During the COVID-19 pandemic, people often talk about and thank doctors, nurses and other health care providers. But who are these other health care providers?
They are many, including respiratory therapists, pharmacists, lab techs, radiology techs, physical therapists, EMTs, paramedics, anesthesiologist assistants and PAs (physician assistants).
Through all the news coverage, it has been clear that the media, public officials and the public don’t always think about or understand the PA profession. Yet PAs are on the front line, screening patients, working in ICUs and EDs and conducting telehealth primary care and specialty visits. We have come to rely more and more on these front-line health care workers and the time has come to really understand PAs and what they can do for you.
PAs are medical professionals who diagnose illness, develop and manage treatment plans, prescribe medications, and often serve as a patient’s principal healthcare provider. With thousands of hours of medical training, PAs practice in every state, D.C., the U.S. territories, the uniformed services and in every medical setting and specialty.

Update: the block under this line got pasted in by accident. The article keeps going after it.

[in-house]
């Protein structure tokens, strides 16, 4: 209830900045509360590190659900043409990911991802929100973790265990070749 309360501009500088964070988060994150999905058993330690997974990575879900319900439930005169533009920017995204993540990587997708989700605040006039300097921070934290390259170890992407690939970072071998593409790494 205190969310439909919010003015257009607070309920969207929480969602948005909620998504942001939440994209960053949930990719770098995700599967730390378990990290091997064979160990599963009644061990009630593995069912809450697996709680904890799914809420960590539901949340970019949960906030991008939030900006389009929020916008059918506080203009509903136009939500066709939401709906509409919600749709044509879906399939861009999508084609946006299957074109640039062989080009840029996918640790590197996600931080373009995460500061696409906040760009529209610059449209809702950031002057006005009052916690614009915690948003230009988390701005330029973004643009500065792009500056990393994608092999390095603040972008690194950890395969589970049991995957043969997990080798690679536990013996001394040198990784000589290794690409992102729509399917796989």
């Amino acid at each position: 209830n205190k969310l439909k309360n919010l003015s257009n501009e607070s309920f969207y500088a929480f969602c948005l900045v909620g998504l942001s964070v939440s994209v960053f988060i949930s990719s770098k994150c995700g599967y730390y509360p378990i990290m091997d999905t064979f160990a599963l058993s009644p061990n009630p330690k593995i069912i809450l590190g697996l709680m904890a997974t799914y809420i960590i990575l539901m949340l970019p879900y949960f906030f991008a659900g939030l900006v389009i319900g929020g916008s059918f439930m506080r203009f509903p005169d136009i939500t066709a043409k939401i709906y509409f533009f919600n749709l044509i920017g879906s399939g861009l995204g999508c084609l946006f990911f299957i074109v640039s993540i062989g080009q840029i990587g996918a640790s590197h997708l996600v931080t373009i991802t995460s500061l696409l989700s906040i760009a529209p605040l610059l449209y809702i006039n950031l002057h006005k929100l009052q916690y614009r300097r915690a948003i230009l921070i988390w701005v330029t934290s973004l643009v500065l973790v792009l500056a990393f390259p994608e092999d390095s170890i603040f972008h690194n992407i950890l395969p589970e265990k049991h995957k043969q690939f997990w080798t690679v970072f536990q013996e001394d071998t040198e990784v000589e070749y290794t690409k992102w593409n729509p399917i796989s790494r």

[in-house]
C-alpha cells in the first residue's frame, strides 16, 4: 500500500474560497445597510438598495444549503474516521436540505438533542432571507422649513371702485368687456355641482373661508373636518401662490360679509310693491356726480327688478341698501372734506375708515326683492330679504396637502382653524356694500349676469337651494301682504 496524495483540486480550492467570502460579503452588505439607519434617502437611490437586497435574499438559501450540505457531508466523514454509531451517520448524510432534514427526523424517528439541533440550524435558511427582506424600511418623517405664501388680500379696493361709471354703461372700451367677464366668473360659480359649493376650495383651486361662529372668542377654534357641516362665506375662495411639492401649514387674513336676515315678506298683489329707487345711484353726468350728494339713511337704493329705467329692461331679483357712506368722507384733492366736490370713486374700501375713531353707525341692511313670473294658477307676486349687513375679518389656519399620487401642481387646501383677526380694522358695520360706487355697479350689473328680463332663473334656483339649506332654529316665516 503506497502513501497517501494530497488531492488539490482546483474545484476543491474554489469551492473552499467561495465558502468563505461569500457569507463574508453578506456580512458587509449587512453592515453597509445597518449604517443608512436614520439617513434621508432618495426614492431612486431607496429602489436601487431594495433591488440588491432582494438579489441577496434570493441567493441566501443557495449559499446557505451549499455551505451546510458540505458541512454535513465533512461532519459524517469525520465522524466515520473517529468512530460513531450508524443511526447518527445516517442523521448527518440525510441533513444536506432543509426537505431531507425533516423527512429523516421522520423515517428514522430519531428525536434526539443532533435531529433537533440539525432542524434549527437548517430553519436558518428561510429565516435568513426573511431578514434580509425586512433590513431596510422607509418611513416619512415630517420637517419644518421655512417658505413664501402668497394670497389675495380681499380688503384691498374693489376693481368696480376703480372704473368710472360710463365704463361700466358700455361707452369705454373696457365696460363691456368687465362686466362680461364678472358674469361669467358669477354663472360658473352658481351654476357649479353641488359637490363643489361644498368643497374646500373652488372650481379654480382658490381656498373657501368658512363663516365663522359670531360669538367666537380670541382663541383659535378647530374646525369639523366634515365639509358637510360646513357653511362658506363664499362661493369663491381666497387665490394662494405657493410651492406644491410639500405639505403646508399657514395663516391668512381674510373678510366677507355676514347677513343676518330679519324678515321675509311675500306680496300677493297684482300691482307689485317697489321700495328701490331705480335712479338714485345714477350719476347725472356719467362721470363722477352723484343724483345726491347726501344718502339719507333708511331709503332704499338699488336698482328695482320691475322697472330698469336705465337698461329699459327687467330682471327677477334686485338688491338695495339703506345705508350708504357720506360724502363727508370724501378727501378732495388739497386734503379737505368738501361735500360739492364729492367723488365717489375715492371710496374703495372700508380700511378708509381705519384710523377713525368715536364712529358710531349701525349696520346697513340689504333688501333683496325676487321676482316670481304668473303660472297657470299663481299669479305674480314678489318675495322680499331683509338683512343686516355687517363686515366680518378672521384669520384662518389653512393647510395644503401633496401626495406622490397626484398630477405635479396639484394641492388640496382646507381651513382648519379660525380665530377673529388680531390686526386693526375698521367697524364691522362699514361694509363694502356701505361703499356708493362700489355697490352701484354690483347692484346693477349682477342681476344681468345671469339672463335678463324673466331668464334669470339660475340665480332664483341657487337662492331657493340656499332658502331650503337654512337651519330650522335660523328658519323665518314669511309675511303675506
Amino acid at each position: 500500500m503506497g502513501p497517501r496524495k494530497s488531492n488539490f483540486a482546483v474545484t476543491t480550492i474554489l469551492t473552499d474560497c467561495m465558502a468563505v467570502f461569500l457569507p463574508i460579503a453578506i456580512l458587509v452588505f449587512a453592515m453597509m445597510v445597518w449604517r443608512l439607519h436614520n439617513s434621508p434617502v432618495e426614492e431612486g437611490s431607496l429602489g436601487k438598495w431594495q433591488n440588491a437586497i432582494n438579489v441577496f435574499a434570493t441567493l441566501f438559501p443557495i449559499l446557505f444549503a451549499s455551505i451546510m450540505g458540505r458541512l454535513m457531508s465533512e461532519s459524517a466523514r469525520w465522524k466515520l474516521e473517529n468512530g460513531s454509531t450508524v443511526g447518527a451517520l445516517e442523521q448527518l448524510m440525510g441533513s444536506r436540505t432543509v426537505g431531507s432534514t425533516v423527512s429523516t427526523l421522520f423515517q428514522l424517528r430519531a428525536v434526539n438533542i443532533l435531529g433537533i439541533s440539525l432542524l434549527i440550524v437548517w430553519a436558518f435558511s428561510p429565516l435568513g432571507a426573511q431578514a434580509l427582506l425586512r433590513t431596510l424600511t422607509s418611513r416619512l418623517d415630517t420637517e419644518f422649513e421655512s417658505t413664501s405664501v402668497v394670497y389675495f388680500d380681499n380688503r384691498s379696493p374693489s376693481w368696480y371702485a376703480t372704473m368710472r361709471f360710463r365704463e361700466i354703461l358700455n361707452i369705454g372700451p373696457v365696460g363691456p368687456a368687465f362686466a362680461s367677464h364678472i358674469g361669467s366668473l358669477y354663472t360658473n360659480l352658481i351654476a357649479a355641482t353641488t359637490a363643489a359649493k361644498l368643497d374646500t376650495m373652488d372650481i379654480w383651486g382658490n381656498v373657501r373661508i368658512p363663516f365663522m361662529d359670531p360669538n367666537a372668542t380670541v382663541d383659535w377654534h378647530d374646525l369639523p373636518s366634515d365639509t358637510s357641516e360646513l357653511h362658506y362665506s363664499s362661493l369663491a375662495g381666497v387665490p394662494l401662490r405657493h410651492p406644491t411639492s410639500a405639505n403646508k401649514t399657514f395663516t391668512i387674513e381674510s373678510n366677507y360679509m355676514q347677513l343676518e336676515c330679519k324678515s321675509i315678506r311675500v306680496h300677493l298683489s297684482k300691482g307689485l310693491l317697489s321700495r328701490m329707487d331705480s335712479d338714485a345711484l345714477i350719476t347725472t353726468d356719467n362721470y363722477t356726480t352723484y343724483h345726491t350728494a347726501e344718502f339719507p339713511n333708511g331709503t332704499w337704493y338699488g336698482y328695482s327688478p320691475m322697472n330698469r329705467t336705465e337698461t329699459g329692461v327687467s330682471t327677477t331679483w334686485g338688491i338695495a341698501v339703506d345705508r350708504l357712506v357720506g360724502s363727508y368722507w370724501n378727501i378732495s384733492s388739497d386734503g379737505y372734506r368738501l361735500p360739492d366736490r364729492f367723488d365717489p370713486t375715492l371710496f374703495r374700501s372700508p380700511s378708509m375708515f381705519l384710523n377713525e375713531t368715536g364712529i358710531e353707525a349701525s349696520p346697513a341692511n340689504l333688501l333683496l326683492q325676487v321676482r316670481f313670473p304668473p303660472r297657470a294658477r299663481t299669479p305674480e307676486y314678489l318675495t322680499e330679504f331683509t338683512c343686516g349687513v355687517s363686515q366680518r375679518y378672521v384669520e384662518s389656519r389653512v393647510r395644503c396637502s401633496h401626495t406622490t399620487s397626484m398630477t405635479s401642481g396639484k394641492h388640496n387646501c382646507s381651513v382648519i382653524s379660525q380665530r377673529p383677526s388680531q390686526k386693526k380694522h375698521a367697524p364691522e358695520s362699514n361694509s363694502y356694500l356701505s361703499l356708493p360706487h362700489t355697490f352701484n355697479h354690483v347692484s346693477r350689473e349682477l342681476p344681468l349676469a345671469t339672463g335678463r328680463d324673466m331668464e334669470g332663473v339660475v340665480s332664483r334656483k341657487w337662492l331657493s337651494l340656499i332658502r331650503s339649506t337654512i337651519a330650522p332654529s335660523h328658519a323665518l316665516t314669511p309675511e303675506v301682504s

North Carolina is home to some of the best PA educational programs in the country. In fact, the PA profession began in North Carolina, at Duke University, when Dr. Eugene Stead developed an educational program for Navy corpsmen, transforming their combat medic training into a new profession. Now, a little over 50 years later, more than 7,000 PAs practice team-based medicine and provide care to patients throughout the state. Whenever and wherever PAs are needed, we answer the call.
PAs have always answered the call to serve rural and underserved communities, work in medical and surgical teams with our physician and nurse colleagues, and put patients first.
Now we are answering a new call — a call to address the public health needs during this COVID-19 pandemic.
The demands on our healthcare system are increasing and North Carolina needs PAs.
As always, PAs are answering the call.